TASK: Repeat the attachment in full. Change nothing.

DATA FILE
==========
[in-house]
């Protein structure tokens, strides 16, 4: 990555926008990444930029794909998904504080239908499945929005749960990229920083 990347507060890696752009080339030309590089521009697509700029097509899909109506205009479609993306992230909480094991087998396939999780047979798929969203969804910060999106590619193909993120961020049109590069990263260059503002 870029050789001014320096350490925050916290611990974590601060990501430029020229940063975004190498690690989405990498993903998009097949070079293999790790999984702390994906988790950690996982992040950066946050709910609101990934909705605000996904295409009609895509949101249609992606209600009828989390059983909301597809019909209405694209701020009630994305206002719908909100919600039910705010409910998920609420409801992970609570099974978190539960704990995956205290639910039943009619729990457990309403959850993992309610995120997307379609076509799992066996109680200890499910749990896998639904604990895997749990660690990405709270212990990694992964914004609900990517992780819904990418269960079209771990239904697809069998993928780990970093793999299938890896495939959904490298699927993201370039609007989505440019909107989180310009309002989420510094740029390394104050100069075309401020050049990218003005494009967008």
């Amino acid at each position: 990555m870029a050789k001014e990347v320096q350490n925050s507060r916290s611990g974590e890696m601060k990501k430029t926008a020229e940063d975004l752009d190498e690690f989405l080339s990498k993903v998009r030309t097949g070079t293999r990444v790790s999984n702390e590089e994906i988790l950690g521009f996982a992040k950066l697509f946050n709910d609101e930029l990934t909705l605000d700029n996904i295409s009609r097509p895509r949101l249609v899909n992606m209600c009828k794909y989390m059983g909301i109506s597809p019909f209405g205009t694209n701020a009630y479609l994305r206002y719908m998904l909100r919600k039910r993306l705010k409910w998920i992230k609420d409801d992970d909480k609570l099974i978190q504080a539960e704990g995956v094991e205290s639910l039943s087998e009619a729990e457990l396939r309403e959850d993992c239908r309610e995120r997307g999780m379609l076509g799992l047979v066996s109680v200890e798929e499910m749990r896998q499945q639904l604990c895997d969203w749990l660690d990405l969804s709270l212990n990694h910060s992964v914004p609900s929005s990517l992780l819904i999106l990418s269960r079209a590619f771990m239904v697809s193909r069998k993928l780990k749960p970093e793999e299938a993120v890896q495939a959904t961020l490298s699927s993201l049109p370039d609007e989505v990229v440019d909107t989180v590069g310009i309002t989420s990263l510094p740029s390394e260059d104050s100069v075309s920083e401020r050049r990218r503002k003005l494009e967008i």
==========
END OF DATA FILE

[in-house]
């Protein structure tokens, strides 16, 4: 990555926008990444930029794909998904504080239908499945929005749960990229920083 990347507060890696752009080339030309590089521009697509700029097509899909109506205009479609993306992230909480094991087998396939999780047979798929969203969804910060999106590619193909993120961020049109590069990263260059503002 870029050789001014320096350490925050916290611990974590601060990501430029020229940063975004190498690690989405990498993903998009097949070079293999790790999984702390994906988790950690996982992040950066946050709910609101990934909705605000996904295409009609895509949101249609992606209600009828989390059983909301597809019909209405694209701020009630994305206002719908909100919600039910705010409910998920609420409801992970609570099974978190539960704990995956205290639910039943009619729990457990309403959850993992309610995120997307379609076509799992066996109680200890499910749990896998639904604990895997749990660690990405709270212990990694992964914004609900990517992780819904990418269960079209771990239904697809069998993928780990970093793999299938890896495939959904490298699927993201370039609007989505440019909107989180310009309002989420510094740029390394104050100069075309401020050049990218003005494009967008």
């Amino acid at each position: 990555m870029a050789k001014e990347v320096q350490n925050s507060r916290s611990g974590e890696m601060k990501k430029t926008a020229e940063d975004l752009d190498e690690f989405l080339s990498k993903v998009r030309t097949g070079t293999r990444v790790s999984n702390e590089e994906i988790l950690g521009f996982a992040k950066l697509f946050n709910d609101e930029l990934t909705l605000d700029n996904i295409s009609r097509p895509r949101l249609v899909n992606m209600c009828k794909y989390m059983g909301i109506s597809p019909f209405g205009t694209n701020a009630y479609l994305r206002y719908m998904l909100r919600k039910r993306l705010k409910w998920i992230k609420d409801d992970d909480k609570l099974i978190q504080a539960e704990g995956v094991e205290s639910l039943s087998e009619a729990e457990l396939r309403e959850d993992c239908r309610e995120r997307g999780m379609l076509g799992l047979v066996s109680v200890e798929e499910m749990r896998q499945q639904l604990c895997d969203w749990l660690d990405l969804s709270l212990n990694h910060s992964v914004p609900s929005s990517l992780l819904i999106l990418s269960r079209a590619f771990m239904v697809s193909r069998k993928l780990k749960p970093e793999e299938a993120v890896q495939a959904t961020l490298s699927s993201l049109p370039d609007e989505v990229v440019d909107t989180v590069g310009i309002t989420s990263l510094p740029s390394e260059d104050s100069v075309s920083e401020r050049r990218r503002k003005l494009e967008i």